Philippine Rights Group: Shortened Furlough for Inmate whose Baby Died ‘Merciless’

Aie Balagtas See
201014-PH-politics-women-620.jpg Philippine police guard activist Reina Mei Nasino, who is wearing a protective suit, as she attends the wake for her infant daughter, River Emmanuelle, at a funeral home in Manila, Oct. 14, 2020.
Aie Balagtas See/BenarNews

A Philippine rights group called a court’s decision Wednesday to cut the furlough of an imprisoned activist to grieve the death of her infant daughter a “merciless act of torture and injustice.”

Reina Mae Nasino, 23, was given only a pair of three-hour furloughs to mourn her 3-month-old daughter, River Emmanuelle, who died of pneumonia last week – a month after they were separated by the government. Nasino originally had been given three full days.

The brief furloughs are “more of damage control to appease the broad public calls for humanity than a sign of genuine empathy,” said Edre Olalia, Nasino’s lawyer.

“There are different laws in the universe,” Olalia said. “Security and health reasons obviously apply only to the least, last and lost in society than to the privileged and powerful.”

Rights group Karapatan said Bureau of Jail Management and Penology authorities should have respected the original three-day furlough. It called the reduction a “merciless act of torture and injustice.”

“[N]othing could be more cruel than giving a grieving mother such false hope,” Cristina Palabay, Karapatan’s secretary general, said in a statement on its webpage.

“They have already put Reina Mae Nasino through so much pain and suffering, from jailing her on false charges, taking baby River away from her a few weeks after giving birth, refusing to let her be with her baby’s dying moments – and now they are shortening her only chance to be with her dead baby,” Palabay said.

“Instead, they torturously crushed her hopes to pieces,” Palabay said.

On Tuesday, Manila Regional Trial Court 47 granted Nasino a three-day furlough so she could grieve for her infant daughter, but the next day, the judge shortened it to two furloughs of three hours each after Manila City Jail officials protested the court’s ruling, Philippine news reports said.

Jail officials urged the judge to sharply reduce the furlough for Nasino, saying they lacked the manpower to guard Nasino, whom they referred to as a high-profile inmate and flight risk.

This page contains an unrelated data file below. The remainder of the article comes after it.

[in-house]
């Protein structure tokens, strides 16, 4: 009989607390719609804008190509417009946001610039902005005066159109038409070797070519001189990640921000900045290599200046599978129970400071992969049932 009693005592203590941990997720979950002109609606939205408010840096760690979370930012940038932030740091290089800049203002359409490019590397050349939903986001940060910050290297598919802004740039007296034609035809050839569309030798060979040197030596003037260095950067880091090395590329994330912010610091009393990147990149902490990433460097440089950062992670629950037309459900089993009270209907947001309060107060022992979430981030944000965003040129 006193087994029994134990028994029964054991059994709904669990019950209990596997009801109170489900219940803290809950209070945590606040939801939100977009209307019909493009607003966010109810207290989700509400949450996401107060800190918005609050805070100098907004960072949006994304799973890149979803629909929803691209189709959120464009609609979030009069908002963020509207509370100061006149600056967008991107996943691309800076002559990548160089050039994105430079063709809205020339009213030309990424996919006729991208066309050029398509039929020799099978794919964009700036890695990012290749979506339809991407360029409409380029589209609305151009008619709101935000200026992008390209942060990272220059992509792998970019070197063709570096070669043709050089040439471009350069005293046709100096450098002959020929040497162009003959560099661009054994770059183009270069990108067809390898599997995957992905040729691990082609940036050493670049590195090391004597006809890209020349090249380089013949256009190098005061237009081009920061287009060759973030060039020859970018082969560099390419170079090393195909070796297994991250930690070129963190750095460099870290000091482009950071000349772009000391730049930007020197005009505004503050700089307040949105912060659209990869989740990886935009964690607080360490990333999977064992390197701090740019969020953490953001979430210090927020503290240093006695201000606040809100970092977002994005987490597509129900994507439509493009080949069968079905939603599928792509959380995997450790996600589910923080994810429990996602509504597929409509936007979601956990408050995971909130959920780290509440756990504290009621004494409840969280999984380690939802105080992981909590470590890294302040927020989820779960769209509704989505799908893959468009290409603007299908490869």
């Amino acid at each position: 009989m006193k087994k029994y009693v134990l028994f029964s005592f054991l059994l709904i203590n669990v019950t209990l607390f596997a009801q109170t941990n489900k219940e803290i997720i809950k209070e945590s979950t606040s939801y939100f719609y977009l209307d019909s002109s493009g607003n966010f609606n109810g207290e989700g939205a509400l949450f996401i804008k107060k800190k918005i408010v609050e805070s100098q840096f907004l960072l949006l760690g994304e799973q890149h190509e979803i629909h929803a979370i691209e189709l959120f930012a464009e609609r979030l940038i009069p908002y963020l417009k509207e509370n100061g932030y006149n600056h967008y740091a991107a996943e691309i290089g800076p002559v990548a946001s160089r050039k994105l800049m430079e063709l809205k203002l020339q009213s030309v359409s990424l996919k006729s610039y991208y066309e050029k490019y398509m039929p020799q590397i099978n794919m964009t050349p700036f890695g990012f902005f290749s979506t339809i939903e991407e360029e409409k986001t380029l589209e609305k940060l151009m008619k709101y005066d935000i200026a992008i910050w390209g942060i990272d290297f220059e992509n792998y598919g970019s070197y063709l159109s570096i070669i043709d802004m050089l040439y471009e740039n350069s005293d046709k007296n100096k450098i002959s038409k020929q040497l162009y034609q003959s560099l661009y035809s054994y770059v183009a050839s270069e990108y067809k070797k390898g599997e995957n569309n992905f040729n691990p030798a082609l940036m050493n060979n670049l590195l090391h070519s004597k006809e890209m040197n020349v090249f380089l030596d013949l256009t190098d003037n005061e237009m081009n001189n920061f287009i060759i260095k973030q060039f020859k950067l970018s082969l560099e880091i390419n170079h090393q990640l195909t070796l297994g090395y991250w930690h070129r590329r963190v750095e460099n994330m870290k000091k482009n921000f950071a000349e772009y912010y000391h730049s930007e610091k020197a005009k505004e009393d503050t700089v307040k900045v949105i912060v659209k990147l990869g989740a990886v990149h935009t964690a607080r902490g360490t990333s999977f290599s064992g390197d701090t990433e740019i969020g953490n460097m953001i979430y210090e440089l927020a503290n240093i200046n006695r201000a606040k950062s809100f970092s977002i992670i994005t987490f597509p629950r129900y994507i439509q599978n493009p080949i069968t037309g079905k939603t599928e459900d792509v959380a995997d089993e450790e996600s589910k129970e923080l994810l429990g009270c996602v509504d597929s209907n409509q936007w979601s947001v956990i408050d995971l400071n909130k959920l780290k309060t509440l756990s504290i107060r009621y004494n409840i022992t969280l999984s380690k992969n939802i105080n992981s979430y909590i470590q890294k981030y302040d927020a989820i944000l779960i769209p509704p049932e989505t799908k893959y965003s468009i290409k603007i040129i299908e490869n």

The court gave Nasino three hours on Wednesday to grieve her daughter at a Manila funeral home and three hours on Friday to attend a private burial in a public cemetery.

Nasino, who worked for Kadamay, a group that helps urban poor communities in Manila, was arrested with two other activists in November 2019 after a police raid. Authorities, who claim Kadamay is a front organization for communists, allege that they found firearms and explosives. Nasino and others claim the evidence was planted.

The inmate learned she was pregnant in February, weeks before her scheduled transfer to Manila City Jail. She gave birth on July 1.

In August, the court denied Nasino’s petition to allow her to nurse River for at least a year. The baby was diagnosed with pneumonia on Sept. 24 and died last Friday.

Upon learning of River’s death, Kadamay said, “The injustice in our country has been too much. ... Not even infants are safe,” according to CNN Philippines.

Police escort

Clad in full protective gear because of COVID-19 and escorted by about 20 jail guards and police, Nasino arrived at the Manila funeral parlor after noon.

“Why are they fully armed? Are they here for terrorists? Because I’m here for my daughter’s wake,” she said in an interview.

Nasino’s jail escorts tried to cut the visit short by twice dragging her from the room. They did this while she was being interviewed by journalists and then when she was talking to her mother and sister, causing Nasino’s relatives to plead for humanity.

“She violated our rules,” said an officer who identified himself as Senior Jail Inspector Anthony Angoluan.

Kathy Panguban, another lawyer representing Nasino, described the government’s action as overkill.

“They are treating her this way because she’s an activist, because she’s fighting for human rights,” Panguban said.

While Nasino was allowed only one month with her baby, Indonesian prison officials, by comparison, allowed Dian Yulia Novi, who was convicted of charges linked to a suicide bombing plan in December 2016, to keep her child with her in prison for two years.

In addition, the United Nations Bangkok Rules, adopted in 2010, called on nations “to identify and promote good practices in relation to the needs and physical, emotional, social and psychological development of babies and children affected by parental detention and imprisonment.”

Lawyer Olalia said Nasino’s case was in sharp contrast to treatment given to public officials – noting that police never arrested Imelda Marcos despite a court issued warrant in 2018 after she was convicted of large-scale graft.

“We will be watching closely prison officials when they again give the red carpet and pampering to a parade of those who feel they have more rights and entitlements because they grieve differently than ordinary people who are not favored,” he said.

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